Addressing Enrollment Growth

by on September 9, 2013

Winchester Star, September 12, 2013

WHS Renovation and Addition: Addressing Enrollment Growth
by William McAlduff, Superintendent of Schools

Residents of Winchester are aware of the on-going enrollment increase in our town’s public school system and some of the pressures that growth has played on our buildings and budget. In a recent Boston Globe article outlining how statewide enrollment is declining, Winchester was highlighted as the leader of only a few Boston north communities experiencing increases in school population.

The Winchester community has supported investments to accommodate this enrollment growth at the elementary and middle school levels. It is currently seeking a solution to resolve overcrowding at Winchester High School (WHS).

The Data
According to the most recent US Census data, Winchester’s population grew from 20,810 in 2000 to 21,374 in 2010, or 2.7%. During that same time period, WHS’s enrollment grew from 907 students to 1,090 – or 20.2%. This year 1,164 students entered the high school on the first day of school– a 28.3% increase since 2010. Our total student population (grades K-12) increased 33.1% over the same period – from 3,292 students in 2000 to 4,381 students today.

As we look ahead, the trend continues. By the first day of school in 2017, WHS’s enrollment is projected to be 1,313 students, or a 44.8% growth from the baseline year of 2000.

Accommodating Student Growth in our School Buildings
Enrollment increases at WHS over the years has created an on-going need to add additional instructional space. This has been accomplished in two ways: re-purposing and partitioning.

Eight classrooms spaces have been added by sub-dividing existing space. These additional “classrooms” have come at the expense of open instructional areas designed to provide both critical large group and small-team breakout instruction areas.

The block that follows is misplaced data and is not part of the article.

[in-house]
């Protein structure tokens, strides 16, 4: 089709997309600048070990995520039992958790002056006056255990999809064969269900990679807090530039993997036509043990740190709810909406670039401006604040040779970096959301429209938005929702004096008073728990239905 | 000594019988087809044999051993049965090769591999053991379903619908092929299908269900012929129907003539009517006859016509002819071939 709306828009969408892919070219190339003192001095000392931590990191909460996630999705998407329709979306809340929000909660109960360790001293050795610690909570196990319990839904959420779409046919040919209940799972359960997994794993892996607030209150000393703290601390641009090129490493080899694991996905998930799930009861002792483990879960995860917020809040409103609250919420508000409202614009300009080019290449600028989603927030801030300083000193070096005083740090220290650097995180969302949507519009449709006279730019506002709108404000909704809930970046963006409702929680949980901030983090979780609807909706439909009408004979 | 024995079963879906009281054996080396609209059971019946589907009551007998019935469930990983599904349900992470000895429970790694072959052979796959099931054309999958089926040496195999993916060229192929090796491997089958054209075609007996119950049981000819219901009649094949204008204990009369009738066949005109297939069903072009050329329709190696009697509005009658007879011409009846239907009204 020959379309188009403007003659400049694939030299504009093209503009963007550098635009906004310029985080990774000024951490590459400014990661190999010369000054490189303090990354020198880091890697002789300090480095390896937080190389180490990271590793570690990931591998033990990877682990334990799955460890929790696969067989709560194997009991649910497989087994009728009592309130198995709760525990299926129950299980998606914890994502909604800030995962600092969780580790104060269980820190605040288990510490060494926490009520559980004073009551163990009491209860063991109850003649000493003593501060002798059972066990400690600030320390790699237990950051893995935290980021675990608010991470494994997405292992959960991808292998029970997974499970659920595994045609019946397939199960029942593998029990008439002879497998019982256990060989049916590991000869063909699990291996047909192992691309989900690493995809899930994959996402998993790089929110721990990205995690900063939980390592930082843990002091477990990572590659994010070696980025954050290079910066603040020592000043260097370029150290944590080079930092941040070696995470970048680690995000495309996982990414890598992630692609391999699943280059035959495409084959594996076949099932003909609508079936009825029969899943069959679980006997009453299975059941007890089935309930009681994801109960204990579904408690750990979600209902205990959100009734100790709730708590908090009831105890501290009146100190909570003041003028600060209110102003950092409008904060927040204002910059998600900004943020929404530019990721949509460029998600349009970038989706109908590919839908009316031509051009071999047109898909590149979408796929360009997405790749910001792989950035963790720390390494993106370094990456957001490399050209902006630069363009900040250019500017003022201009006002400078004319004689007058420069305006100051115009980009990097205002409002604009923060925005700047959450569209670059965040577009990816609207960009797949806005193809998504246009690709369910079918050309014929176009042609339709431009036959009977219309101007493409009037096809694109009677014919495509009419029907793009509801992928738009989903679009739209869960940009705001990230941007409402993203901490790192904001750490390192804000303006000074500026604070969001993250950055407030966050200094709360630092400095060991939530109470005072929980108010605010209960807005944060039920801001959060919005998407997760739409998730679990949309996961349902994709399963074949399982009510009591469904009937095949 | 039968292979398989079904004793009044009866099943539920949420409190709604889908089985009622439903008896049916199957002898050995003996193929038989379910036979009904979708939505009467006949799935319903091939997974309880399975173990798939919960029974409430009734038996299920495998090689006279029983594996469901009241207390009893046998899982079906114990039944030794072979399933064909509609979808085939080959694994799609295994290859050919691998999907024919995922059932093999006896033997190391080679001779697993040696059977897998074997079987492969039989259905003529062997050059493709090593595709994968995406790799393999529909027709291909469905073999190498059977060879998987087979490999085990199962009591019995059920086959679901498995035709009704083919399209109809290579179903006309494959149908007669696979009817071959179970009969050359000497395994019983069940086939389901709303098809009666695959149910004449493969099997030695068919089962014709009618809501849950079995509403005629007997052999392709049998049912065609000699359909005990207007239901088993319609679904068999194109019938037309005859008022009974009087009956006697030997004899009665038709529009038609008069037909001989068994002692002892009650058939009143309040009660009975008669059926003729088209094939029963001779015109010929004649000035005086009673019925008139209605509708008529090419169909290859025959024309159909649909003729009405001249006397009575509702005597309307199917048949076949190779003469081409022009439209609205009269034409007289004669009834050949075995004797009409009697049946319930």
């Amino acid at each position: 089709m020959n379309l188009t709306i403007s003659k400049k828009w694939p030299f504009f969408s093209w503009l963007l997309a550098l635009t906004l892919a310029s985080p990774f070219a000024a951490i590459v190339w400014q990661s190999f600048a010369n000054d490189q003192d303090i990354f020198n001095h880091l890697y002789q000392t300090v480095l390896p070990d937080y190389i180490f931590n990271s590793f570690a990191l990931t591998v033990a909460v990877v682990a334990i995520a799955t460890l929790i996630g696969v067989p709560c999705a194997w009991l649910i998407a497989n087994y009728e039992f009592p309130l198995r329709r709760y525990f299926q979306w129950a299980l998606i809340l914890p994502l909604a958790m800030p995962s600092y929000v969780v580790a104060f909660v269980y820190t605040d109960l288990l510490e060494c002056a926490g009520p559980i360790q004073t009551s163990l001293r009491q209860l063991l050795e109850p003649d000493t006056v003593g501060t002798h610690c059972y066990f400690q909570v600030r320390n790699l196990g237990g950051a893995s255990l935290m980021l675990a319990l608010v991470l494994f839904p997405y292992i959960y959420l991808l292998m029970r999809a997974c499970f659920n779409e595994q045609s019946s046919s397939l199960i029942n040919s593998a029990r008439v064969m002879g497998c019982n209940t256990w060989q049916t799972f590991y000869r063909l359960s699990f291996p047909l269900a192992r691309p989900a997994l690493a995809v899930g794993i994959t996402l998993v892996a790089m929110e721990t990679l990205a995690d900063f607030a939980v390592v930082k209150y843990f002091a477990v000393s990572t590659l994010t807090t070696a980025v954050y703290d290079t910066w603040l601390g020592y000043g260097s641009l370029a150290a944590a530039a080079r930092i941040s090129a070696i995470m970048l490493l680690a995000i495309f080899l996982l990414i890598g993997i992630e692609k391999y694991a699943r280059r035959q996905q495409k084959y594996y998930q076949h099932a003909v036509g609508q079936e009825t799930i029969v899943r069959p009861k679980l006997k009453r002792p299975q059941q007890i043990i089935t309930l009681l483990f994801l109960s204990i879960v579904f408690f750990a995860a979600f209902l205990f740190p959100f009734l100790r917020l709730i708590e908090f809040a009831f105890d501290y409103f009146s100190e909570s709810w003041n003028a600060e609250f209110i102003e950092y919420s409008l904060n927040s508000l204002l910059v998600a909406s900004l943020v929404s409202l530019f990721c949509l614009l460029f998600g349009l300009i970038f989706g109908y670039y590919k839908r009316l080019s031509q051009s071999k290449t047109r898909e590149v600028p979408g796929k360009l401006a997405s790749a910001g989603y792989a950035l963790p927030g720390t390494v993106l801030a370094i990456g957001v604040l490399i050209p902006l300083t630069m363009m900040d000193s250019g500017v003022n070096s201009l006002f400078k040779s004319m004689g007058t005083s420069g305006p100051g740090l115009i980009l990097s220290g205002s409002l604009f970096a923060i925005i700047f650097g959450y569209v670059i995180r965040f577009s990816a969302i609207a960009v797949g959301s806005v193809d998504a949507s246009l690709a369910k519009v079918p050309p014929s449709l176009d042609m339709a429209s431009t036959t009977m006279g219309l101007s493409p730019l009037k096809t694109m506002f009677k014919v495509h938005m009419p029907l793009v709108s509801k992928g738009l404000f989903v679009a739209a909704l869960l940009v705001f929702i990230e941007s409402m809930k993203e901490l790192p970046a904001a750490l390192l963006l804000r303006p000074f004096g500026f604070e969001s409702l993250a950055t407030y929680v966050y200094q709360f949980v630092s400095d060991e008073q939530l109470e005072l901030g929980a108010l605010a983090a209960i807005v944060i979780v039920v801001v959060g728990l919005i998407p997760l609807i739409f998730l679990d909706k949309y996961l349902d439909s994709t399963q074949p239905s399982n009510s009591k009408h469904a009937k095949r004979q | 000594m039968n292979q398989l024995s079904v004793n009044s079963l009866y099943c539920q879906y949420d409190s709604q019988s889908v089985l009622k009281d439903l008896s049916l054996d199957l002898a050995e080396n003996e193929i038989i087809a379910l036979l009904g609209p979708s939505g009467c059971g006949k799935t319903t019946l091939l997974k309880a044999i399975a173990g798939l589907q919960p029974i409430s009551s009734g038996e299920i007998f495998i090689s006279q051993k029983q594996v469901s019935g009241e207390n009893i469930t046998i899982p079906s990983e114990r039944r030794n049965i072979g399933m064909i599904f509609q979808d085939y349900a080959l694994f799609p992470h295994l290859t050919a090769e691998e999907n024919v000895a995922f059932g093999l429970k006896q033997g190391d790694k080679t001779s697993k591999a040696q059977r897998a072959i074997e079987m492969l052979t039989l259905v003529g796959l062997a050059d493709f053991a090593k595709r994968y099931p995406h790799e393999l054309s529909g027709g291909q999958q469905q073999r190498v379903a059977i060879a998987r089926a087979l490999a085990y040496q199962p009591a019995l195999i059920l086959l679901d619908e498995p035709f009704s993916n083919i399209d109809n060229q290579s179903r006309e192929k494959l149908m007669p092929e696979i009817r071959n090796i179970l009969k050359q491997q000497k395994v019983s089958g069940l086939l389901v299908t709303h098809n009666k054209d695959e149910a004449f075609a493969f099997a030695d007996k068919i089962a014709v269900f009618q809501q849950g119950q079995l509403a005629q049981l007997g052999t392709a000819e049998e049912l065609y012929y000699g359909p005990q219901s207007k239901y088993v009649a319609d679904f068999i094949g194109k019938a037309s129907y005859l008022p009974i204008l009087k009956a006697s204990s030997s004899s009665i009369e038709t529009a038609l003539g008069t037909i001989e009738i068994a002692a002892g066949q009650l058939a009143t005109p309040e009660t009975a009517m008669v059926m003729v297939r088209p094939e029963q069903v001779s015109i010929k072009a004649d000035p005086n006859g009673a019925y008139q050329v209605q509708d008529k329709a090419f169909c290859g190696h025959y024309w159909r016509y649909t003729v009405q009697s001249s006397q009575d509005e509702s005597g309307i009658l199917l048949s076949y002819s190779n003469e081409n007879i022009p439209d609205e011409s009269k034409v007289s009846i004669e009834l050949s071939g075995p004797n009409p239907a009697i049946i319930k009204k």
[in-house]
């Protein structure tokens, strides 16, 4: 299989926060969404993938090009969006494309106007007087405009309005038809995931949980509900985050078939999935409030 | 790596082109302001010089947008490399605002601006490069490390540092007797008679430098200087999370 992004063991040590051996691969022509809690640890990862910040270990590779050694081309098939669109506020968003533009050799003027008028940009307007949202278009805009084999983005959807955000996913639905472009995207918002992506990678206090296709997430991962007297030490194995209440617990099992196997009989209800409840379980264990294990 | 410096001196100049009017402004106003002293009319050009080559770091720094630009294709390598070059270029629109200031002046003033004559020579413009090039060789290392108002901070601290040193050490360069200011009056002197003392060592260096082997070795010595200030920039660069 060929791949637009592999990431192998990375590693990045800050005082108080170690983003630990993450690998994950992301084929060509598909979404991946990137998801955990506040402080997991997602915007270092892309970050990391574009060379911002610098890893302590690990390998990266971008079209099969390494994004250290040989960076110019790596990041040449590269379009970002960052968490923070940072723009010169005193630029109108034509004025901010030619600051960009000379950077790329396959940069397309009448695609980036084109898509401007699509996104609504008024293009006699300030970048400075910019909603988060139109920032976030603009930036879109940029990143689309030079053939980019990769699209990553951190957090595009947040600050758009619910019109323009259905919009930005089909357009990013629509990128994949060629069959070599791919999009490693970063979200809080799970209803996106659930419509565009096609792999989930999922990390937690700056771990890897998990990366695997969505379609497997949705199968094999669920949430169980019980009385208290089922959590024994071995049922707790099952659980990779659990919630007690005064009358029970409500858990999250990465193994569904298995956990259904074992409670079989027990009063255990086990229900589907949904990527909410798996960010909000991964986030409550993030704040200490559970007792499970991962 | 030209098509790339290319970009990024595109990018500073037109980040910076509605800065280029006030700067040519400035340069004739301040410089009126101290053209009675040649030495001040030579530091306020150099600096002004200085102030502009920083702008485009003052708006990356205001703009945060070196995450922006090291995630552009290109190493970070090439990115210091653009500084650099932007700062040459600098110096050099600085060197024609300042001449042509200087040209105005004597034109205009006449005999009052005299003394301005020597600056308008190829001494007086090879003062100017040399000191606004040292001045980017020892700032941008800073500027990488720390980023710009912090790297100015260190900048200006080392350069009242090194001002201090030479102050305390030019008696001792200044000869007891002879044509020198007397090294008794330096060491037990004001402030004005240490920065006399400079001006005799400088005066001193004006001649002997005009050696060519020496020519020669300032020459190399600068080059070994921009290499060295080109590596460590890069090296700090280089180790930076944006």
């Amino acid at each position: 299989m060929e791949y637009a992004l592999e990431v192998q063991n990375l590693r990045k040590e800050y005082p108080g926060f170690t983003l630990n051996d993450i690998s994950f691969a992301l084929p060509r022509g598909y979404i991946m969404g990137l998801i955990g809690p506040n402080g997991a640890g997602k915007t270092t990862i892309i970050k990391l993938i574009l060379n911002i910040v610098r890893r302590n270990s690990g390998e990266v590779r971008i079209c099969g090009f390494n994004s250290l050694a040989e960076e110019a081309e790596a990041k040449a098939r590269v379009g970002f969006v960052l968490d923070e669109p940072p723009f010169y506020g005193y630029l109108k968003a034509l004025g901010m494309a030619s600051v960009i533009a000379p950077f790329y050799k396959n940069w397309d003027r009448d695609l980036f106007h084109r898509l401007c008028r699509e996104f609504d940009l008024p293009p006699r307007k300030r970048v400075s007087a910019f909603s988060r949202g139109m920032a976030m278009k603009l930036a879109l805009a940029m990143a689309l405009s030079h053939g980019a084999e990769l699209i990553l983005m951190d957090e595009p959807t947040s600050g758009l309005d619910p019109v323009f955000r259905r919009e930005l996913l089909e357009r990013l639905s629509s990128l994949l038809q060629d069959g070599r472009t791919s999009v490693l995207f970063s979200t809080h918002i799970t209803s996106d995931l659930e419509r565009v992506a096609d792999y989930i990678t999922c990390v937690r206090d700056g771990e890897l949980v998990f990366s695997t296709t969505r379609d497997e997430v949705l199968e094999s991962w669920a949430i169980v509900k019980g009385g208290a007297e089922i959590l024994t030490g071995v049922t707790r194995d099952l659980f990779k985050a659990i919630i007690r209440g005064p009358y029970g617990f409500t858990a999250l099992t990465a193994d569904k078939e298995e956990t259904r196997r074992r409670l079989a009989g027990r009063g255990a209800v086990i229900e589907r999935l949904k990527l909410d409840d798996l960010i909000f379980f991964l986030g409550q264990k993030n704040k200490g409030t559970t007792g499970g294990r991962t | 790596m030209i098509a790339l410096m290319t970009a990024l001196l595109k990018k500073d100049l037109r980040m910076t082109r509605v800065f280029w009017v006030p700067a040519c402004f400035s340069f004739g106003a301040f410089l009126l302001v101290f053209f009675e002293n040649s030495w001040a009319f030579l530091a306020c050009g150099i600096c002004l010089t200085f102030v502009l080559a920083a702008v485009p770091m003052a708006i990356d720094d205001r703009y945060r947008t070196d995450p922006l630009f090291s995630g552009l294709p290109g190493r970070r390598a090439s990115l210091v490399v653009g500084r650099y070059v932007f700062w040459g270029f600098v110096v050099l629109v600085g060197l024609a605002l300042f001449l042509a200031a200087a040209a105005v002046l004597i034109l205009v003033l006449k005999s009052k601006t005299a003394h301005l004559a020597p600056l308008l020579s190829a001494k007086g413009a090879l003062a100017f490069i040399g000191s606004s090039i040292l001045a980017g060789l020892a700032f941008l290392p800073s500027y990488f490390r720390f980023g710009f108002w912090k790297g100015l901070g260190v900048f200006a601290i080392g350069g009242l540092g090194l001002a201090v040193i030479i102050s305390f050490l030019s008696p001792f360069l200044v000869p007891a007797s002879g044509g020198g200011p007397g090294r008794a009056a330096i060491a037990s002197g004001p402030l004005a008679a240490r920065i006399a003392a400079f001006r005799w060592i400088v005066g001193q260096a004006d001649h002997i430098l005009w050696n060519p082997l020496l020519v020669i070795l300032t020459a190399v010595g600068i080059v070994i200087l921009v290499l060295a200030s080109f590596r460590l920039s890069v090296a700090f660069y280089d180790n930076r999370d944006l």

The re-purposing of space at WHS is evidenced in the specialist spaces. The former metal shop has been lost to accommodate a vital computer lab. Additionally, the wood shop is being shared as a location for some of our engineering/technology activities and work space. Although no longer used for past purposes, new spaces have not been renovated to meet the needs of a competitive technology program.

Since 2000, the community has supported a complete renovation of the Lincoln School; a complete renovation/addition to the McCall Middle School plus a subsequent nine classroom addition; a total reconstruction of both the Ambrose and Vinson-Owen Schools; the addition of portable classrooms at the Ambrose and Muraco Schools; and just this summer, the transformation of the school district’s administrative offices at the Lynch School into three classrooms and additional specialists space. All of these capital building projects were necessary to meet the need for both major facilities upgrades and additional classroom space due to enrollment growth.

The Need for New Classrooms
While the Town has done its best over recent years to creatively and cost-effectively address enrollment growth, continued and projected enrollment growth has created the need still for 10 more classrooms. Past divisions of classrooms has contributed to a situation where approximately 80% of classrooms do not meet current state size standards. Finally, changes in state and federal mandates, changes in pedagogy and course offerings, and the advancement of technology has meant a change, over time, in how instructional space is used.

The Proposed Renovation/Addition to the WHS The proposed WHS project will provide the opportunity to appropriately accommodate WHS’s enrollment and education program, keeping with current competitive standards and educational strategies.

The project would update the entire Science area with separate instructional space to house both the academic (instruction) and the hands-on, experiential lab components of our Science course offerings. While our students achieve at a very high level in this curriculum area, the existing laboratory and instructional space does not meet current science education standards and does not provide the opportunities for Winchester to keep pace with neighboring towns.

Increasing enrollment at WHS has created an overcrowding issue. It was one of the driving reasons why the Massachusetts School Building Authority selected Winchester’s High School as a priority project to support with its limited funding resources.

In future articles you will hear more about the proposed WHS Building project and the need and impact for reconfigured, updated and more relevant educational space.

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